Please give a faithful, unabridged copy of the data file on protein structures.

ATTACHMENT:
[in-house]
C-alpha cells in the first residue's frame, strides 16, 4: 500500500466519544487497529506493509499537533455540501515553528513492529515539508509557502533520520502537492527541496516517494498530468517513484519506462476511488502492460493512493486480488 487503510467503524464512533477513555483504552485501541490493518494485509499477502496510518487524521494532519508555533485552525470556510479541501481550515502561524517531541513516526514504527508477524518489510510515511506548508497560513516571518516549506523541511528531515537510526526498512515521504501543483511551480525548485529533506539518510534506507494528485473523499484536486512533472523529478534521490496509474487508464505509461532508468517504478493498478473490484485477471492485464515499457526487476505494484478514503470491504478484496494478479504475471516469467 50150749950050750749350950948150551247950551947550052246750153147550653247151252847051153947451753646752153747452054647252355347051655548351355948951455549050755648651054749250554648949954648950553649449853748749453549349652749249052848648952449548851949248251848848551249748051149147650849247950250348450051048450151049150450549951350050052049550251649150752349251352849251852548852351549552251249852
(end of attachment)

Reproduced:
[in-house]
C-alpha cells in the first residue's frame, strides 16, 4: 500500500466519544487497529506493509499537533455540501515553528513492529515539508509557502533520520502537492527541496516517494498530468517513484519506462476511488502492460493512493486480488 487503510467503524464512533477513555483504552485501541490493518494485509499477502496510518487524521494532519508555533485552525470556510479541501481550515502561524517531541513516526514504527508477524518489510510515511506548508497560513516571518516549506523541511528531515537510526526498512515521504501543483511551480525548485529533506539518510534506507494528485473523499484536486512533472523529478534521490496509474487508464505509461532508468517504478493498478473490484485477471492485464515499457526487476505494484478514503470491504478484496494478479504475471516469467 50150749950050750749350950948150551247950551947550052246750153147550653247151252847051153947451753646752153747452054647252355347051655548351355948951455549050755648651054749250554648949954648950553649449853748749453549349652749249052848648952449548851949248251848848551249748051149147650849247950250348450051048450151049150450549951350050052049550251649150752349251352849251852548852351549552251249852